Thermography-based blood flow imaging has been widely investigated in cardiovascular procedures, establishing a quantitative correlation between blood flow and temperature (r = 0.96). Watson et al. observed that changes in blood temperature are related to changes in brain blood flow, whereas cortical brain temperature is determined by cerebral blood flow–metabolism coupling and the infrared image could be sufficiently sensitive to detect ischemia.[
Based on the previously described evidence, which establishes the usefulness that IT has to detect even subtle blood flow changes, we describe an anterior circulation aneurysm clipping surveillance using ITM, getting images in real time with a noninvasive method and without the use of contrast media. Using IT, we monitored the cortical temperature in critical moments during surgery, where the cerebral circulation and metabolism could be affected by the placement of transient clips and the definitive clip. We did not find a significant descent of cortical temperature in any of the three records. We consider that the ITM can be an additional method for transoperatory monitoring in both transient and final clipping of vascular structures as aneurysms. It can be used to register areas of different temperature gradients in real time, preventing secondary and permanent ischemic damage.
The use of IT in neurosurgery began in 2001 in patients with painful complex syndrome.[
The patient we describe stayed within stable physiological hemodynamic parameters during the surgical procedure to maintain cerebral self-regulation. With ITM, we found a cortical temperature increase of 1.3°C during the transient clipping for 12 minutes of both A1-ACA and a second increase of 0.8°C after placing the final aneurysm clip and removing transient clips. Based on the high sensitivity that IT has to detect blood flow related tissue temperature changes, it allows us to assume that there were no important changes in blood flow or in the cerebral metabolism during surgical manipulation and during transient clipping of both A1-ACA that could have caused cerebral cortex cooling by hypoperfusion. Likewise, the ITM measurement after the placement of the final clip allowed us to establish an adequate cerebral perfusion by measuring an increase in cortical temperature in relation to the basal cortical temperature. We consider that ITM may be a promising adjuvant method for intraoperative monitoring in vascular neurosurgery. The main advantages and disadvantages of this initial experience are shown in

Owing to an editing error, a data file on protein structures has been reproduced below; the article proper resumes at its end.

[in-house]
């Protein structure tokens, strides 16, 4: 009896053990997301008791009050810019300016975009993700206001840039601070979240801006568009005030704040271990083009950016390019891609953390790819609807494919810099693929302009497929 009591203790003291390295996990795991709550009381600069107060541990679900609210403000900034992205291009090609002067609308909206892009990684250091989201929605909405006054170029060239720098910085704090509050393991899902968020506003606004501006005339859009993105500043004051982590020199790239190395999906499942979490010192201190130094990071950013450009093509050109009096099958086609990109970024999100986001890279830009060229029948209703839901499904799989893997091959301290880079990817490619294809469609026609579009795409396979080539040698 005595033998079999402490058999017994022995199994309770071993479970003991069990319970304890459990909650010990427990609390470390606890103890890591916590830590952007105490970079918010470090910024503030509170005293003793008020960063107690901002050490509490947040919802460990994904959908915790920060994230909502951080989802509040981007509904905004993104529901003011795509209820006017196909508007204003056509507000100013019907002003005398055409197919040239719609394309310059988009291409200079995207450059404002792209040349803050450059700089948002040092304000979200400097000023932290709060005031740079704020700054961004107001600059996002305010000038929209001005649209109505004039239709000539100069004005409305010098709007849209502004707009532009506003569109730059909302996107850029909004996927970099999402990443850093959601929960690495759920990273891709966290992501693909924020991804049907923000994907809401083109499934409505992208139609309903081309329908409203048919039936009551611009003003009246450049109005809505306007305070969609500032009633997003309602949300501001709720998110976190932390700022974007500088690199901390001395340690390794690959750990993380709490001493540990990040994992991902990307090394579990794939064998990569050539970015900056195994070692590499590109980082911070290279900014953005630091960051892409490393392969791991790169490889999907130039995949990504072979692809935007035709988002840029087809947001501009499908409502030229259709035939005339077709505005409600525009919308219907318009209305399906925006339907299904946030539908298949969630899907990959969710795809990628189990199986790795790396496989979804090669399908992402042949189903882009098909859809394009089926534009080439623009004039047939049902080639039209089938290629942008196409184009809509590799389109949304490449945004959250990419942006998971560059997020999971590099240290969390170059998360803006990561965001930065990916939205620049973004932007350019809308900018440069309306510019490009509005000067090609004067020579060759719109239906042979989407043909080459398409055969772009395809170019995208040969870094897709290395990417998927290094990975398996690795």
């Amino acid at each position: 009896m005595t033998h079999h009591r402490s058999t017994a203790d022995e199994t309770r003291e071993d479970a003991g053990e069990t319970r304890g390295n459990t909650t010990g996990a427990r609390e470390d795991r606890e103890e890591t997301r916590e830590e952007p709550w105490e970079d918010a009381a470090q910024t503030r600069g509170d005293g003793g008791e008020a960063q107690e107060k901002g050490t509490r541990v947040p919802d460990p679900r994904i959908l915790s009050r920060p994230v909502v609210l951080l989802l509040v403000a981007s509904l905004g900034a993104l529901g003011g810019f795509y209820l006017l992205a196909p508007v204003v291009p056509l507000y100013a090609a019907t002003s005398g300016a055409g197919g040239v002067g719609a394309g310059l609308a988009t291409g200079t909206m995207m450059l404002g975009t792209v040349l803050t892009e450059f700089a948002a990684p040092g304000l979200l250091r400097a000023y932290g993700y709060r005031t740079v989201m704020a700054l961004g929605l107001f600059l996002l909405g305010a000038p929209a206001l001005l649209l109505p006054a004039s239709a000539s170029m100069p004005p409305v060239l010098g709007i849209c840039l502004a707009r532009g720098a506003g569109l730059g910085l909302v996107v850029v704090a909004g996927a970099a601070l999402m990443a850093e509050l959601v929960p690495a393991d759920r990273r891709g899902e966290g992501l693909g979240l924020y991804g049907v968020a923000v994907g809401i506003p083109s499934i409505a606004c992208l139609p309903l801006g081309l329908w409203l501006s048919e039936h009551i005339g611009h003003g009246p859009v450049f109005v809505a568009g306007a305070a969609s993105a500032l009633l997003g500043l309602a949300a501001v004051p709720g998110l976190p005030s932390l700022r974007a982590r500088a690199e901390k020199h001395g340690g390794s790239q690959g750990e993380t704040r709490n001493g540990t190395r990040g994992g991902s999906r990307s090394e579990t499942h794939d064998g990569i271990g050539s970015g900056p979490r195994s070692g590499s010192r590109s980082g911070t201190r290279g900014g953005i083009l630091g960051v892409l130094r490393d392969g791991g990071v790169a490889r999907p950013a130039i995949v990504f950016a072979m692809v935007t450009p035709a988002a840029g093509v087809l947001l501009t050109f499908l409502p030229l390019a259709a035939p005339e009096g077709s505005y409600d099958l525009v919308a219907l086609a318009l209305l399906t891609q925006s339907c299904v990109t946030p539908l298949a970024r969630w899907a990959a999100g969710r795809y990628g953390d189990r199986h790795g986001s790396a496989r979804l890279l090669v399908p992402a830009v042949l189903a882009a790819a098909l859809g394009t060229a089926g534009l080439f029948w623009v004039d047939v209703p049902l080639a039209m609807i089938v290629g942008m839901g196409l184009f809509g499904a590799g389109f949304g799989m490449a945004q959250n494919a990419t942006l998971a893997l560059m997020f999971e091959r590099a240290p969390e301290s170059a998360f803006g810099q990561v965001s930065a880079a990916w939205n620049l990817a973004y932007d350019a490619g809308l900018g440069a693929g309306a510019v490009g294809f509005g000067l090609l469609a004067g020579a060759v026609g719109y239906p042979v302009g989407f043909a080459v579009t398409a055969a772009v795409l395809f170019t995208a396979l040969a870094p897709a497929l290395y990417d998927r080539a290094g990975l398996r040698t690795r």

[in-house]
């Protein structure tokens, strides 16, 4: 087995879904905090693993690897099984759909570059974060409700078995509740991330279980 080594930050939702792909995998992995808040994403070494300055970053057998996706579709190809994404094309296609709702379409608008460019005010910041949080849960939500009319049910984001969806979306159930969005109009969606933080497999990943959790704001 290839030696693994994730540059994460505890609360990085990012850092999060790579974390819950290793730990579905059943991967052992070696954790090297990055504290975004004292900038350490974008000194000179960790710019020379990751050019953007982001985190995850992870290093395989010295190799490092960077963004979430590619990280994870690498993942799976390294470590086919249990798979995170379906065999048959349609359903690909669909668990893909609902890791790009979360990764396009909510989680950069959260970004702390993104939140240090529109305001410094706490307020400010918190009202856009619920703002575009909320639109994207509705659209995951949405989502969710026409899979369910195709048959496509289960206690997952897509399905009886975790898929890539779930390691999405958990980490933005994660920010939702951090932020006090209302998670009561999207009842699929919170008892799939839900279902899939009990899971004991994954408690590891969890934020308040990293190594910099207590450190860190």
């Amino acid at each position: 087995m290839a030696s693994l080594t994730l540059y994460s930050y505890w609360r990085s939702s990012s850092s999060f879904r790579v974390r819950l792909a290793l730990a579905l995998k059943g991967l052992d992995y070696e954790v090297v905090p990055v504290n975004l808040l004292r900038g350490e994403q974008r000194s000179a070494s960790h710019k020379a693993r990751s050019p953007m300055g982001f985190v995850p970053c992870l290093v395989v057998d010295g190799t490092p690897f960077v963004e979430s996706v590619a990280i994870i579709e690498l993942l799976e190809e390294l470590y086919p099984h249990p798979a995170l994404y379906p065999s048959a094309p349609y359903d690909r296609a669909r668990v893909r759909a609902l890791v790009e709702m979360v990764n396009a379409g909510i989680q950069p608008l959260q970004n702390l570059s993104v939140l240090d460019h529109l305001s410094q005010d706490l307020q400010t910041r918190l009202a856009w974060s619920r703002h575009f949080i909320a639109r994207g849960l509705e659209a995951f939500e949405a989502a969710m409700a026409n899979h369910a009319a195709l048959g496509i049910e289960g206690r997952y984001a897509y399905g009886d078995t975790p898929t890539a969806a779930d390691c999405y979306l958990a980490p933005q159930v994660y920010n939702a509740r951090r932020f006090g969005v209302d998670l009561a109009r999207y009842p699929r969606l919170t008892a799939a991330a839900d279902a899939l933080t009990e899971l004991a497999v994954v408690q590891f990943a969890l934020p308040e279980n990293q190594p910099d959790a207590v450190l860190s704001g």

Metabolic mapping by IT is a real-time noninvasive method that requires no manipulation of the tissues. Nor does not it require the use of contrasts or filters. It is safe, efficient, and low cost; hence it can be a promising adjuvant for intraoperative monitoring in neurosurgery and vascular neurosurgery. Based on the evidence that IT is effective to detect tissue temperature changes related to blood flow, we consider that ITM could be a useful method of avoiding damage by ischemia while using temporary and definitive vascular clips. More cases are required to determine the potential use of IT in neurosurgery for metabolic mapping.
Declaration of patient consent
The authors certify that they have obtained all appropriate patient consent forms. In the form the patient(s) has/have given his/her/their consent for his/her/their images and other clinical information to be reported in the journal. The patients understand that their names and initials will not be published and due efforts will be made to conceal their identity, but anonymity cannot be guaranteed.
Financial support and sponsorship
Conflicts of interest
There are no conflicts of interest.